The combined oral contraceptive pill (more often known as “the pill”) has been around since the 1960s when it was first launched in the United States. Over time, it has become a trusted method of birth control for women worldwide. It is generally safe and well tolerated. However, there are some women for whom the pill is not a good choice- for example, those who suffer from migraine with aura, high blood pressure or smokers above the age of 35 . A strong family history of blood clots, heart disease, stroke or breast cancer may also mean the pill is not suitable.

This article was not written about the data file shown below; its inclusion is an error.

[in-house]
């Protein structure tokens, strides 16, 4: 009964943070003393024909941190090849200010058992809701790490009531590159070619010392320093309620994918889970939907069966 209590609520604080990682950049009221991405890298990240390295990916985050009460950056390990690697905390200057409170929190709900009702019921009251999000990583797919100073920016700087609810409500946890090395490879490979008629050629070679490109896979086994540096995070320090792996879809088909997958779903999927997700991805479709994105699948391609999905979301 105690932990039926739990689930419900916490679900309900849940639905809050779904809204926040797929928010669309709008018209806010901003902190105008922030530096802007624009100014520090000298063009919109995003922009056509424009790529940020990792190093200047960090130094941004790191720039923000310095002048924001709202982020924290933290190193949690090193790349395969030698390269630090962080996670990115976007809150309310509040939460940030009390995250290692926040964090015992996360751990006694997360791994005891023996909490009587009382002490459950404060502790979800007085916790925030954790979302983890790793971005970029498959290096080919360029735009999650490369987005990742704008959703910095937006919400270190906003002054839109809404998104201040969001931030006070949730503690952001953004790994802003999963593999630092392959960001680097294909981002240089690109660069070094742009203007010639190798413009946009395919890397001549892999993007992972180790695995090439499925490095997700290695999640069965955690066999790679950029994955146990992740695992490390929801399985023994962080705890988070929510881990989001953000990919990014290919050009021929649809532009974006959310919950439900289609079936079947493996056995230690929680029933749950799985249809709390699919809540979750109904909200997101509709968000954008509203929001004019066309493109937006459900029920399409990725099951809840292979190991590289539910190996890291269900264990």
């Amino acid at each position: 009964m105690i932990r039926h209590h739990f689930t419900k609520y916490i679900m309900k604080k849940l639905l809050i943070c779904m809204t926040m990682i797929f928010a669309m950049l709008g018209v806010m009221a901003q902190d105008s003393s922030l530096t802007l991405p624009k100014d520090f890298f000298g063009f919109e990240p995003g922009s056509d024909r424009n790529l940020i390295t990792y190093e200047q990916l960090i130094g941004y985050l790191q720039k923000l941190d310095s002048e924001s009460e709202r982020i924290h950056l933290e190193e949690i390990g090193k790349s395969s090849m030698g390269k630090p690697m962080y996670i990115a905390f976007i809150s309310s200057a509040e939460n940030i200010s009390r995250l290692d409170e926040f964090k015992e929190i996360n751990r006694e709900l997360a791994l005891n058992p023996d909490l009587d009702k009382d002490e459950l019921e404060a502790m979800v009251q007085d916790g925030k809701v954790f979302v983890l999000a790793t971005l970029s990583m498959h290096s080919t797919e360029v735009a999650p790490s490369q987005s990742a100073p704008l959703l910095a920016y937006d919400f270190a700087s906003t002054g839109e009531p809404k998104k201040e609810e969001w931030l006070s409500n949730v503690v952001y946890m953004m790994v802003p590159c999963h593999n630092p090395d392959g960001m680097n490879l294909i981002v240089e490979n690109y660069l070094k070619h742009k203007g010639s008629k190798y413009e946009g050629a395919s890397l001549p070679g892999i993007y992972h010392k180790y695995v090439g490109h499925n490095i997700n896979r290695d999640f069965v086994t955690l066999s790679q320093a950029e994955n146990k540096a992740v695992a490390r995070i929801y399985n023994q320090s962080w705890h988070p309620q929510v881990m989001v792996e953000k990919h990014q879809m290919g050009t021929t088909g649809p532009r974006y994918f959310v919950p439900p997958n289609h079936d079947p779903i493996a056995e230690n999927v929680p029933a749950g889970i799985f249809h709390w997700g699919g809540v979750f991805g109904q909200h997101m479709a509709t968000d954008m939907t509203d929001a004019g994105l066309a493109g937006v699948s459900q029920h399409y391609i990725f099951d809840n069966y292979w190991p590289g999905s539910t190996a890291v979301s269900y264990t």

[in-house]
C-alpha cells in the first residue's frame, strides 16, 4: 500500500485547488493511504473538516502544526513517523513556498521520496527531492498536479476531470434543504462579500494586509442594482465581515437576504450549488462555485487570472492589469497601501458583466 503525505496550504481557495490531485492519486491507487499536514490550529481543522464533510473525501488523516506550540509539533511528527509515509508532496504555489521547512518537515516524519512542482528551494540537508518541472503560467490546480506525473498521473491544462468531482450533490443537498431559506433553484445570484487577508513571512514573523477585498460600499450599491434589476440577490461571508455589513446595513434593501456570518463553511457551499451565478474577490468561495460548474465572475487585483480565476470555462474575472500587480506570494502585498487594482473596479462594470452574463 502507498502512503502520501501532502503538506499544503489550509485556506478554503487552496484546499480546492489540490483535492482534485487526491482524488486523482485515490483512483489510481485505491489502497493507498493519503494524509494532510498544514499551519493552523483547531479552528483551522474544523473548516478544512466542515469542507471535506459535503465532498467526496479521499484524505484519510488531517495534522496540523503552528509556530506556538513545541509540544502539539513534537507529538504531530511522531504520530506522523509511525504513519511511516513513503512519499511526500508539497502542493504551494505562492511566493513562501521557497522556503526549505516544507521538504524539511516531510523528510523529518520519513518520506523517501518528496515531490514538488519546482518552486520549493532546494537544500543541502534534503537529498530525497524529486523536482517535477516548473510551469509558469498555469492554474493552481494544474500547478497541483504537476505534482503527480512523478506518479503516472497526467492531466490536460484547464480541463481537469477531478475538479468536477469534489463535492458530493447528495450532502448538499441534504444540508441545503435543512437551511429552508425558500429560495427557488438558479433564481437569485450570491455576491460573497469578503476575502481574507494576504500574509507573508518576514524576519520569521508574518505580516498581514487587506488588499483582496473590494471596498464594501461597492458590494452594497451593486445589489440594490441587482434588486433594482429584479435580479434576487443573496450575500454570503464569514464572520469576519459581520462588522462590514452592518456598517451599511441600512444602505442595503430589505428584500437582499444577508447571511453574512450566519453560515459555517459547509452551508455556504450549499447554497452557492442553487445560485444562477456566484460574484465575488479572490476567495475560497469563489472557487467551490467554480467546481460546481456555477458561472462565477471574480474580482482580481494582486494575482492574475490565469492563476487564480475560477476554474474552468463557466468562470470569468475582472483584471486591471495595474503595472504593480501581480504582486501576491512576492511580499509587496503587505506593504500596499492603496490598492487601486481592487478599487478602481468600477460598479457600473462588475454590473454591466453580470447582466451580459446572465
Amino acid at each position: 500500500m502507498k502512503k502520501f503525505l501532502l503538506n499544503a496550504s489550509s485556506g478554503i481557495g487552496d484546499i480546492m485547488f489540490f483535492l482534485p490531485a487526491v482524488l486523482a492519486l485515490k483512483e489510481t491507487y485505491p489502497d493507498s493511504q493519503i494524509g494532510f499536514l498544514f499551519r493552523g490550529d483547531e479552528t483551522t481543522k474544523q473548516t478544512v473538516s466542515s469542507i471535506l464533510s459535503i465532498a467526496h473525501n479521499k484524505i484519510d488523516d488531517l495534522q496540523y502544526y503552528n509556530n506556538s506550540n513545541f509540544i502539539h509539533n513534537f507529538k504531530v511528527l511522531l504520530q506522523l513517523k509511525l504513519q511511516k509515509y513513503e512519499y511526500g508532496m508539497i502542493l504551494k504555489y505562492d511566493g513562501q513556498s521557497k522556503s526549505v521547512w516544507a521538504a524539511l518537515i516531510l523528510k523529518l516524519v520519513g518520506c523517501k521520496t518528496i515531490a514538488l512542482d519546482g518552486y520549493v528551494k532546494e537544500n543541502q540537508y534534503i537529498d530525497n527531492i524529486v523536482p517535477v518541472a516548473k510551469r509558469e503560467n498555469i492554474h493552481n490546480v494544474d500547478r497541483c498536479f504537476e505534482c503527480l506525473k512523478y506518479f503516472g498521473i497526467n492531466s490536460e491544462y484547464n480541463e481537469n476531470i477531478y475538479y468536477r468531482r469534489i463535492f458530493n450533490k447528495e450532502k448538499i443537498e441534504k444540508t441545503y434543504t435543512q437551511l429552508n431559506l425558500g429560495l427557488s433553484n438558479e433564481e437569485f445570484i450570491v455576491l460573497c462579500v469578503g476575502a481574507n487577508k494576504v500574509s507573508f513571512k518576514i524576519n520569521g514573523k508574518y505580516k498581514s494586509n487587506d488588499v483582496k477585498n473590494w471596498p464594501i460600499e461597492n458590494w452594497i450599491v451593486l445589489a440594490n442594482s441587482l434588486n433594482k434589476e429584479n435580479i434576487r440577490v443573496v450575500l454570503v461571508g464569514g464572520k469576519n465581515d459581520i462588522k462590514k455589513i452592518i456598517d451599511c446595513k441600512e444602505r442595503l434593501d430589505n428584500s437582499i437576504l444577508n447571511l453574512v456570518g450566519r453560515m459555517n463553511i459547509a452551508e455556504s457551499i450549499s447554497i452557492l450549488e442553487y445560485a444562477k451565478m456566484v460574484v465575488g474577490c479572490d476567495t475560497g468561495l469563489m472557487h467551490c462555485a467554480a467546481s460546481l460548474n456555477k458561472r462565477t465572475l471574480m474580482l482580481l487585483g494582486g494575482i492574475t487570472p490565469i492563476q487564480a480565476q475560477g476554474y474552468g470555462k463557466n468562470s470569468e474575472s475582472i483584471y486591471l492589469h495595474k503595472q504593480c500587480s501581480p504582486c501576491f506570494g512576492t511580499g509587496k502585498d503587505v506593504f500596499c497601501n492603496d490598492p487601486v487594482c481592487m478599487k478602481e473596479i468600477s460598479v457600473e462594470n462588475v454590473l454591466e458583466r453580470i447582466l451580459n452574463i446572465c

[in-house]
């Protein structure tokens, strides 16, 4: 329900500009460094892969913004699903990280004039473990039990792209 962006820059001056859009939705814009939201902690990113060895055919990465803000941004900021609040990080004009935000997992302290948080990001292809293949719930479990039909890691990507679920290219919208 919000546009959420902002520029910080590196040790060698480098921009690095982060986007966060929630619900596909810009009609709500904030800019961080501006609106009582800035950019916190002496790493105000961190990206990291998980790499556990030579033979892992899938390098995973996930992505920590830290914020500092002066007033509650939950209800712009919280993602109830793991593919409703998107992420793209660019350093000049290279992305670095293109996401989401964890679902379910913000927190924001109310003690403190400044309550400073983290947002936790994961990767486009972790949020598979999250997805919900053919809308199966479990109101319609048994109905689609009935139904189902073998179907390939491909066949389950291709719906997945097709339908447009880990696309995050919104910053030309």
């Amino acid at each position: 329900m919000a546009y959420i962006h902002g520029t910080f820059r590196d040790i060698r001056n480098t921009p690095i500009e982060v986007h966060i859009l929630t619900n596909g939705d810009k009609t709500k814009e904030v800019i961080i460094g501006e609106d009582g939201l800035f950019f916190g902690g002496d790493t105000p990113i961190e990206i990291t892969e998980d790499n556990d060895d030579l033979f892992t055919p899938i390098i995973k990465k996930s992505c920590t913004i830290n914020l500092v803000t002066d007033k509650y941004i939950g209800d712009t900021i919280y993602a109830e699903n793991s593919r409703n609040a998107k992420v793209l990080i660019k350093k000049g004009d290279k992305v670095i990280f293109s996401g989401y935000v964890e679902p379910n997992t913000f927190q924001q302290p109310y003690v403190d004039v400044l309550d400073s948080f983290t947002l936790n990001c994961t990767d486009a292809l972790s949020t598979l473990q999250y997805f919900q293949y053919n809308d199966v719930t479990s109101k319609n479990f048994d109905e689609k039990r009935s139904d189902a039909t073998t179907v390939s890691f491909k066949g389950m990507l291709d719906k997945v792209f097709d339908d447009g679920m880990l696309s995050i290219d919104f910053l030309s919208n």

For the pill to be effective it needs to be taken correctly- so it’s important that women understand how it works and what to do if they miss a dose. Vomiting, diarrhoea and several medications can also make the pill less effective. It used to be thought that antibiotics reduced the effects of the pill- we now know this is not true, aside from a few antibiotics that are rarely used. Feel free to browse the useful articles below, to learn more about these issues.
Health Library- the combined oral contraceptive pill